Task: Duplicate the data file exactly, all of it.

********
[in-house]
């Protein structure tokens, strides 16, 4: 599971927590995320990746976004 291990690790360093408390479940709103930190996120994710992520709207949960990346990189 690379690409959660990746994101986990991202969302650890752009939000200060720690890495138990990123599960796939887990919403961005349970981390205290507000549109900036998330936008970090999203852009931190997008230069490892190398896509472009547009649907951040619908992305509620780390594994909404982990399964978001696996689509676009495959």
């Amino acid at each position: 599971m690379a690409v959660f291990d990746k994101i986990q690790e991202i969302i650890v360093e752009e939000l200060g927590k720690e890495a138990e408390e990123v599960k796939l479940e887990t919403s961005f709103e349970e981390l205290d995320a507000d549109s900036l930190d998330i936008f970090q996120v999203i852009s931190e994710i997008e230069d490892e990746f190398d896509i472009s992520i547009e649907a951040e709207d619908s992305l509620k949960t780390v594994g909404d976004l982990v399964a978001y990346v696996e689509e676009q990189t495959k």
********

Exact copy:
[in-house]
């Protein structure tokens, strides 16, 4: 599971927590995320990746976004 291990690790360093408390479940709103930190996120994710992520709207949960990346990189 690379690409959660990746994101986990991202969302650890752009939000200060720690890495138990990123599960796939887990919403961005349970981390205290507000549109900036998330936008970090999203852009931190997008230069490892190398896509472009547009649907951040619908992305509620780390594994909404982990399964978001696996689509676009495959």
């Amino acid at each position: 599971m690379a690409v959660f291990d990746k994101i986990q690790e991202i969302i650890v360093e752009e939000l200060g927590k720690e890495a138990e408390e990123v599960k796939l479940e887990t919403s961005f709103e349970e981390l205290d995320a507000d549109s900036l930190d998330i936008f970090q996120v999203i852009s931190e994710i997008e230069d490892e990746f190398d896509i472009s992520i547009e649907a951040e709207d619908s992305l509620k949960t780390v594994g909404d976004l982990v399964a978001y990346v696996e689509e676009q990189t495959k």